Time Capsules: Seeds sprout 120 years after going underground

An experiment designed by a botany professor to last longer than his own life has demonstrated that seeds of two common flowers still sprout and blossom despite more than a century in a bottle.

FIELD WORK. Professor William James Beal started his long-term experiment in 1879. Michigan State Univ.

This work ranks as the longest-running test of seed dormancy in soil, says the current generation of researchers, Frank Telewski and Jan Zeevaart of Michigan State University in East Lansing.

William James Beal started the experiment in 1879 by burying several feet deep in a sandy knoll on campus 20 bottles containing sand and seeds from 21 common plants. Scientists have been retrieving bottles at various intervals. Telewski and Zeevaart exhumed the 15th bottle in 2000 and tried to coax the aged seeds to life. Two species sprouted–moth mullein and a mallow called cheeses (Malva rotundifolia)–the researchers report in the August American Journal of Botany.

“This kind of experiment is very useful,” comments Jane Shen-Miller of the University of California, Los Angeles. In 1995, she sprouted a lotus seed that she estimated by radiocarbon dating was almost 1,300 years old. Because tales of seeds sprouting after millennia in the pyramids have now been discredited, Shen-Miller’s lotus holds the record for oldest viable seed. Very little is known about the length of dormancy in most species under natural conditions, she says, so she welcomes a near-natural experiment with precise records.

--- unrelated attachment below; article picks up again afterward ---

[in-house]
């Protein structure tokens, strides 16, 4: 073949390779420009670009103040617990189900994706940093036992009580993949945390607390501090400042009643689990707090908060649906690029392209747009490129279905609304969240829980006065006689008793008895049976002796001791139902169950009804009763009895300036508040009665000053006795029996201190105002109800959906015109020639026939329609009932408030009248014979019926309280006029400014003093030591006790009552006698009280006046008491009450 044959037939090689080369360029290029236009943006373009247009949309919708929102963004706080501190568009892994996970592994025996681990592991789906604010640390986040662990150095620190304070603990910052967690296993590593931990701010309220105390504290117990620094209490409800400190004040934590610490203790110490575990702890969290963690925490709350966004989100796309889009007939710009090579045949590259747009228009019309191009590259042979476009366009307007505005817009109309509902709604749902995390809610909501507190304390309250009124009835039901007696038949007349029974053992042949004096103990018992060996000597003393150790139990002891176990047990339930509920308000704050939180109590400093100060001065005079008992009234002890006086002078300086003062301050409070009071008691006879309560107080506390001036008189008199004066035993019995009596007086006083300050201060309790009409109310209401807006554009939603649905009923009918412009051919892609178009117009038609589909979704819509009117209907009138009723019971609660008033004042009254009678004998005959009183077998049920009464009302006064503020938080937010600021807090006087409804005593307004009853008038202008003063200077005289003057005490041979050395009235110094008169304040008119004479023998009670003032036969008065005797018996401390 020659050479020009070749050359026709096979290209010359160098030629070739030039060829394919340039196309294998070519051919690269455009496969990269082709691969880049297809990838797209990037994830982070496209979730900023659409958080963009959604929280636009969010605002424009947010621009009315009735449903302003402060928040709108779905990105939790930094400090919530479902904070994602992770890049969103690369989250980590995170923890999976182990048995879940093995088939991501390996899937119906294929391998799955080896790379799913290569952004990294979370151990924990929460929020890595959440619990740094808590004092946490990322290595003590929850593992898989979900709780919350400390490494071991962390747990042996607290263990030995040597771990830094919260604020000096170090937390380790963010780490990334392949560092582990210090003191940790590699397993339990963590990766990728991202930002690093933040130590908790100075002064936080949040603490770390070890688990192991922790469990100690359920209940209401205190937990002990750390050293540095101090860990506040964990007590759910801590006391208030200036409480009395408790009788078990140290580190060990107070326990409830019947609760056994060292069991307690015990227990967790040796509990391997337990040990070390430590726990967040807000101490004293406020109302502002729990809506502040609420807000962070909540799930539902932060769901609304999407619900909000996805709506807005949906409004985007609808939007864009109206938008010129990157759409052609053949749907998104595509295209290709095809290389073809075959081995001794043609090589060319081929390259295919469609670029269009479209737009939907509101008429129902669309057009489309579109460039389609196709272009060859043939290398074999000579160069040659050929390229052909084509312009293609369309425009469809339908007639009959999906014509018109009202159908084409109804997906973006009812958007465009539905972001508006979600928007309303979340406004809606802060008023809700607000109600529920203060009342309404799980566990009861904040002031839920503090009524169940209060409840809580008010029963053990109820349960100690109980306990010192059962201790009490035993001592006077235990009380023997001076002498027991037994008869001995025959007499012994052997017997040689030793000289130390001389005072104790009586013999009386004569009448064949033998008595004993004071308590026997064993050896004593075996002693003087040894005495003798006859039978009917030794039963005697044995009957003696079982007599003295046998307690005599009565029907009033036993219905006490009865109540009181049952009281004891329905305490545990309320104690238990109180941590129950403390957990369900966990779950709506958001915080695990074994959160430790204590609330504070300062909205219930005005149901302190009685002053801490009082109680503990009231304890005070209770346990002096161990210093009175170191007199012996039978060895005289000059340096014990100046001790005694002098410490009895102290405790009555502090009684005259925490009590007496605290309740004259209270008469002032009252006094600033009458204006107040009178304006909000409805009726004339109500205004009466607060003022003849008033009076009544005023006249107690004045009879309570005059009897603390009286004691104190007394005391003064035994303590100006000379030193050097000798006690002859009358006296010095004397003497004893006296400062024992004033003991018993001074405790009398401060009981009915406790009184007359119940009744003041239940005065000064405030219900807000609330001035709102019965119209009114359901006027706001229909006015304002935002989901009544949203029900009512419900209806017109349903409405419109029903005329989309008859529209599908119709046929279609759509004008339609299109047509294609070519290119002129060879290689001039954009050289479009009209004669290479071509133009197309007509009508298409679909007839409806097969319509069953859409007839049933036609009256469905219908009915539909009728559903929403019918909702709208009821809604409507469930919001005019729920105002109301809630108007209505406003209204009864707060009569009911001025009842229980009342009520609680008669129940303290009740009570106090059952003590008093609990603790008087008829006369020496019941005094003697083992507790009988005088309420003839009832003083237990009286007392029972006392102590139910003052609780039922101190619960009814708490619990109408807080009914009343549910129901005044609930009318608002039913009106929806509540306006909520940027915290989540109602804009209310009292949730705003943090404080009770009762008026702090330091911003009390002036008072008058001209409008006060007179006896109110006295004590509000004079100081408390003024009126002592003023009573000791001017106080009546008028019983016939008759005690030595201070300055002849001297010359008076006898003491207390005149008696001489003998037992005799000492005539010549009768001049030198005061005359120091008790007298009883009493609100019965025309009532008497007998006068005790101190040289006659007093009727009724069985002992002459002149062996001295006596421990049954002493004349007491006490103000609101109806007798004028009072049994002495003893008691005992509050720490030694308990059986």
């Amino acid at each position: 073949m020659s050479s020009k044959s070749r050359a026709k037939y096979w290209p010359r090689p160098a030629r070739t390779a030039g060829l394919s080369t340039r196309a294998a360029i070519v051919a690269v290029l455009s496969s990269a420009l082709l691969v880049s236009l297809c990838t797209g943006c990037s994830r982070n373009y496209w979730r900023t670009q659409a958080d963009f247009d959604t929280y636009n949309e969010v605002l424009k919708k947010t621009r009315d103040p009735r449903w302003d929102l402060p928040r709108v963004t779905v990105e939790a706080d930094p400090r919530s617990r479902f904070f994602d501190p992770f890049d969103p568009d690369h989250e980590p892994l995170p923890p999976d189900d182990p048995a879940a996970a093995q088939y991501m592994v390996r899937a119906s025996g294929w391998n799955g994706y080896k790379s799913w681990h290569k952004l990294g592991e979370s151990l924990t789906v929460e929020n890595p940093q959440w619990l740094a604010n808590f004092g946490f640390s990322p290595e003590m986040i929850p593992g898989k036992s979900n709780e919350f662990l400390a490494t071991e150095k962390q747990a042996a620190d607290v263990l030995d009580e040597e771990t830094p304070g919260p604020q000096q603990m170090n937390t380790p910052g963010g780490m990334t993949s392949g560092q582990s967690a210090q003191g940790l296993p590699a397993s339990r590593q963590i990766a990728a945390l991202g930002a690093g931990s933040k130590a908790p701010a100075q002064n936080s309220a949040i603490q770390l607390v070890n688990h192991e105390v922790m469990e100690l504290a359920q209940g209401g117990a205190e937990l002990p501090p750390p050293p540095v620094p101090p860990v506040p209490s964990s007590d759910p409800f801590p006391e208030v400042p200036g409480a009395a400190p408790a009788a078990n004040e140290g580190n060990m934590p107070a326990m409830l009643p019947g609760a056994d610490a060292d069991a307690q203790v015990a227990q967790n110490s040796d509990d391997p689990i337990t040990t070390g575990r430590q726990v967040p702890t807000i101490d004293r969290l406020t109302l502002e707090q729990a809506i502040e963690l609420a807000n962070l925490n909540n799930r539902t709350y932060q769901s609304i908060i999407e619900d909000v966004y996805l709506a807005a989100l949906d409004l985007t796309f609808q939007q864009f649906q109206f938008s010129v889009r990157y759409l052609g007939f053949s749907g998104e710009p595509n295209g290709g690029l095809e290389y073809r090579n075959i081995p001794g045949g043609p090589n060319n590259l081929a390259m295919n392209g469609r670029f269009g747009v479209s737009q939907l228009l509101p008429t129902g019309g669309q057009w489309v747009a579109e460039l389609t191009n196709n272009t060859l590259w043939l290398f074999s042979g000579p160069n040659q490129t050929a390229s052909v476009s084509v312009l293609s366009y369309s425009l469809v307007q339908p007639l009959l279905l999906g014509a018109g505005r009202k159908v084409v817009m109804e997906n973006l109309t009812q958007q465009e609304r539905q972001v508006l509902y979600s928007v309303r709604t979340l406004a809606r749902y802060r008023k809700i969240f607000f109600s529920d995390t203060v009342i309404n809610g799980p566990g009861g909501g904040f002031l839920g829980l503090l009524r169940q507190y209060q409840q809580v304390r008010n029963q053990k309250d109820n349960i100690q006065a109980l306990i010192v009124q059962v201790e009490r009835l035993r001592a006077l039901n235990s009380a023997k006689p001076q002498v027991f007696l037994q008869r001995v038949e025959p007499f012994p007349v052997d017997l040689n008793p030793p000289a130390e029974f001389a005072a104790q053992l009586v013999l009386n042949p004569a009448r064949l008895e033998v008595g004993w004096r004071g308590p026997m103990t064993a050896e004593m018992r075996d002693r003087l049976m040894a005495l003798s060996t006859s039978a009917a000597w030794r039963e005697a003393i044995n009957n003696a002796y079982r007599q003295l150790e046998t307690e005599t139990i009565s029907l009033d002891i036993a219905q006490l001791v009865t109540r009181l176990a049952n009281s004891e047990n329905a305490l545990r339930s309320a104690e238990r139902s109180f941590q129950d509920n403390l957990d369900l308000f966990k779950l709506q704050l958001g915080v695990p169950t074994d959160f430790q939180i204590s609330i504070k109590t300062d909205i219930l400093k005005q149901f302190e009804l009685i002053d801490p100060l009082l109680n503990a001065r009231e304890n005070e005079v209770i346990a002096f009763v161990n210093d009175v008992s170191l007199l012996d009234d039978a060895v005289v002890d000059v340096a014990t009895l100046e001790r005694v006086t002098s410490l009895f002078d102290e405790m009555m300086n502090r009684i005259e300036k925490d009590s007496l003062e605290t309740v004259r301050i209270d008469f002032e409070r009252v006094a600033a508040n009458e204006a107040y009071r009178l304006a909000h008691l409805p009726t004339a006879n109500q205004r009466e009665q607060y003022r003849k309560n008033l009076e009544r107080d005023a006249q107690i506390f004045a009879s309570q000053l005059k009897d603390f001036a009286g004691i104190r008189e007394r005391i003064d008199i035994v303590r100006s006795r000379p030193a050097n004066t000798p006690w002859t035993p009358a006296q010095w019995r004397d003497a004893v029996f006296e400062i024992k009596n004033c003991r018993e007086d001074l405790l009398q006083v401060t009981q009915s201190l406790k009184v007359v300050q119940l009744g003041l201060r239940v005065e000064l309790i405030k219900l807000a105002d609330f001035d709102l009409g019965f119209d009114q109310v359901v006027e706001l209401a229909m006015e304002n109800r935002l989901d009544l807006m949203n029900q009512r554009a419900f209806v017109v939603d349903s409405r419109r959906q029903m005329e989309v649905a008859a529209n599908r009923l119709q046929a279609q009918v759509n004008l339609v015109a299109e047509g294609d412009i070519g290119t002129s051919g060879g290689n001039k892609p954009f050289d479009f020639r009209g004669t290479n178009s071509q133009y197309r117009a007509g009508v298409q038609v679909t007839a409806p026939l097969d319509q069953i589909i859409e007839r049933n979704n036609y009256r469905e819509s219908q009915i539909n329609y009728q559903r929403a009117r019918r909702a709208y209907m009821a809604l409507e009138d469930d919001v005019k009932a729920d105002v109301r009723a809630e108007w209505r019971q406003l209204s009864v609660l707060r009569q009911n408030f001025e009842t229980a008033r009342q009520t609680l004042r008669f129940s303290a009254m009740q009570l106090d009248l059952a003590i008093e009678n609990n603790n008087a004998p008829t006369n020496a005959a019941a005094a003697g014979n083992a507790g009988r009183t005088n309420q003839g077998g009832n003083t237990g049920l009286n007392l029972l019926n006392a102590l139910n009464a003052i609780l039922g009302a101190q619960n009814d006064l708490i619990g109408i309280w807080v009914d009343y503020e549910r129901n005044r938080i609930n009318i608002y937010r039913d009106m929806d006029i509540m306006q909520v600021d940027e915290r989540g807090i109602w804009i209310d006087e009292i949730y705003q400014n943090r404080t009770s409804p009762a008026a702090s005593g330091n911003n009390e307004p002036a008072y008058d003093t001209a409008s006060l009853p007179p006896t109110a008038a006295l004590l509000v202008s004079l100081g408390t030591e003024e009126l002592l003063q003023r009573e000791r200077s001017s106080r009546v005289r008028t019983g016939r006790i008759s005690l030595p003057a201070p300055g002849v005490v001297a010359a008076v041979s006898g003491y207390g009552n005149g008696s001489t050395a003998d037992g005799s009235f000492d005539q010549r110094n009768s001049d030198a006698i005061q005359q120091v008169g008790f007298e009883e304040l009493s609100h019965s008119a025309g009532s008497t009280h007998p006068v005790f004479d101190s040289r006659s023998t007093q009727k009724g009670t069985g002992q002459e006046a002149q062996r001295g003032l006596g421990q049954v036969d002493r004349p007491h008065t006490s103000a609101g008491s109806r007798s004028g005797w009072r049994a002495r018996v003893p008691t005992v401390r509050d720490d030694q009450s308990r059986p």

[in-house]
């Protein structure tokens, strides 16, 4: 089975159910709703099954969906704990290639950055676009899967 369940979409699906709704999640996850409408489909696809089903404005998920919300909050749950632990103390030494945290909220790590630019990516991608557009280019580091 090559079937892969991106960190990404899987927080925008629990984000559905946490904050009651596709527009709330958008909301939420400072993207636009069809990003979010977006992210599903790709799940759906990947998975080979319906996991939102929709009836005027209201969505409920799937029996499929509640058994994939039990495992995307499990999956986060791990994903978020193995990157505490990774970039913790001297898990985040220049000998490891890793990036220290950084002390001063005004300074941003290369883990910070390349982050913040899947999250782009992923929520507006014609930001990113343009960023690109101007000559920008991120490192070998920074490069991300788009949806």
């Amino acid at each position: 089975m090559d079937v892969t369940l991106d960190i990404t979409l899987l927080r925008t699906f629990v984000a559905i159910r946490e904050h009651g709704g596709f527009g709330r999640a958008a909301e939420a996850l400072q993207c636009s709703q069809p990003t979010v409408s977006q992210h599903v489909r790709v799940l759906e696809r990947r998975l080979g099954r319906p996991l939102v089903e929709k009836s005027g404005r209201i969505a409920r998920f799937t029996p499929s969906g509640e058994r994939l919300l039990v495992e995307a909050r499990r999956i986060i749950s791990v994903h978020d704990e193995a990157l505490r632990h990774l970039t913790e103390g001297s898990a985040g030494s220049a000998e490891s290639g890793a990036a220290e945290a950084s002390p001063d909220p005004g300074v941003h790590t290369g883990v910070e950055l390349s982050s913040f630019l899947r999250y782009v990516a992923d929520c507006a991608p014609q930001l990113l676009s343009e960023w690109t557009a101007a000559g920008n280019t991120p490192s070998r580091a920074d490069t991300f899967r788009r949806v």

Beal packed every bottle with 50 seeds of each of the plants, including primrose, plantain, wild clover, and cedar. He buried all the bottles uncorked and upside down in a row. His original plan called for digging up one every 5 years, and he lived to test five bottles’ contents. Later experimenters extended the time intervals.

By 1920, seeds of eight species of seeds could still sprout. But in 1940, only the primrose, curly dock, and moth mullein came up. The second most recent bottle, examined in 1980, produced one cheeses plant and 21 moth mulleins.

Telewski’s crew retrieved the next bottle on an April night in 2000, not so much for secrecy as for keeping a blast of daylight from triggering sprouts in the five bottles left for the future. The same species sprouted and bloomed that had come up in 1980, and the researchers also demonstrated that the 2000 crop set viable seeds.

Telewski says he hopes to collect the next bottle’s data in 2020 himself, but finishing the experiment will probably take at least one more generation of seed scientists.

Susan Milius is the life sciences writer, covering organismal biology and evolution, and has a special passion for plants, fungi and invertebrates. She studied biology and English literature.

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